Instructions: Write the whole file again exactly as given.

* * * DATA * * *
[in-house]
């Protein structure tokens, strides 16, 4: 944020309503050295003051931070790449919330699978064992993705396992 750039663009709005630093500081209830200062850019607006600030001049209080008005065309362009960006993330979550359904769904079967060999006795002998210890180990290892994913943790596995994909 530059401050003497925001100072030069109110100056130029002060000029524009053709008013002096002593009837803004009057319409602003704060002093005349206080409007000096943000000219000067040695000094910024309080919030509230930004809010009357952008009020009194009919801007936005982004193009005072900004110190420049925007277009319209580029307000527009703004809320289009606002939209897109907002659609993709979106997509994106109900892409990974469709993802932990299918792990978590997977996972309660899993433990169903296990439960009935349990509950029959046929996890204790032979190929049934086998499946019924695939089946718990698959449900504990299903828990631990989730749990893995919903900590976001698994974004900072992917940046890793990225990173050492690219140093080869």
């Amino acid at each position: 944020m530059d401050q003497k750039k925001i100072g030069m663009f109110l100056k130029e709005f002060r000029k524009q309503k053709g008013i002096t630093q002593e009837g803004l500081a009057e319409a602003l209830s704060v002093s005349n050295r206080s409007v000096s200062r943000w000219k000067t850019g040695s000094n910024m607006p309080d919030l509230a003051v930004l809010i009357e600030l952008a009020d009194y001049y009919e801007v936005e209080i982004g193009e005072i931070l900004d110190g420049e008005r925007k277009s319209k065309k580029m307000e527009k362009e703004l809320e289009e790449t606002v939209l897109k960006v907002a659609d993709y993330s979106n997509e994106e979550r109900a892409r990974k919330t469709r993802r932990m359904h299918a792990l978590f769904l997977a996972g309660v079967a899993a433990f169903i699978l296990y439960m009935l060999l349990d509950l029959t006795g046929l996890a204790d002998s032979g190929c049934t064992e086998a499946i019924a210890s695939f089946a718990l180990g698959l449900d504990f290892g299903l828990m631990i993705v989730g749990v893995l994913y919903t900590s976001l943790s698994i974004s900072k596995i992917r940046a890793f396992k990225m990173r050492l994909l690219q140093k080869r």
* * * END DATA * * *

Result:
[in-house]
């Protein structure tokens, strides 16, 4: 944020309503050295003051931070790449919330699978064992993705396992 750039663009709005630093500081209830200062850019607006600030001049209080008005065309362009960006993330979550359904769904079967060999006795002998210890180990290892994913943790596995994909 530059401050003497925001100072030069109110100056130029002060000029524009053709008013002096002593009837803004009057319409602003704060002093005349206080409007000096943000000219000067040695000094910024309080919030509230930004809010009357952008009020009194009919801007936005982004193009005072900004110190420049925007277009319209580029307000527009703004809320289009606002939209897109907002659609993709979106997509994106109900892409990974469709993802932990299918792990978590997977996972309660899993433990169903296990439960009935349990509950029959046929996890204790032979190929049934086998499946019924695939089946718990698959449900504990299903828990631990989730749990893995919903900590976001698994974004900072992917940046890793990225990173050492690219140093080869």
């Amino acid at each position: 944020m530059d401050q003497k750039k925001i100072g030069m663009f109110l100056k130029e709005f002060r000029k524009q309503k053709g008013i002096t630093q002593e009837g803004l500081a009057e319409a602003l209830s704060v002093s005349n050295r206080s409007v000096s200062r943000w000219k000067t850019g040695s000094n910024m607006p309080d919030l509230a003051v930004l809010i009357e600030l952008a009020d009194y001049y009919e801007v936005e209080i982004g193009e005072i931070l900004d110190g420049e008005r925007k277009s319209k065309k580029m307000e527009k362009e703004l809320e289009e790449t606002v939209l897109k960006v907002a659609d993709y993330s979106n997509e994106e979550r109900a892409r990974k919330t469709r993802r932990m359904h299918a792990l978590f769904l997977a996972g309660v079967a899993a433990f169903i699978l296990y439960m009935l060999l349990d509950l029959t006795g046929l996890a204790d002998s032979g190929c049934t064992e086998a499946i019924a210890s695939f089946a718990l180990g698959l449900d504990f290892g299903l828990m631990i993705v989730g749990v893995l994913y919903t900590s976001l943790s698994i974004s900072k596995i992917r940046a890793f396992k990225m990173r050492l994909l690219q140093k080869r």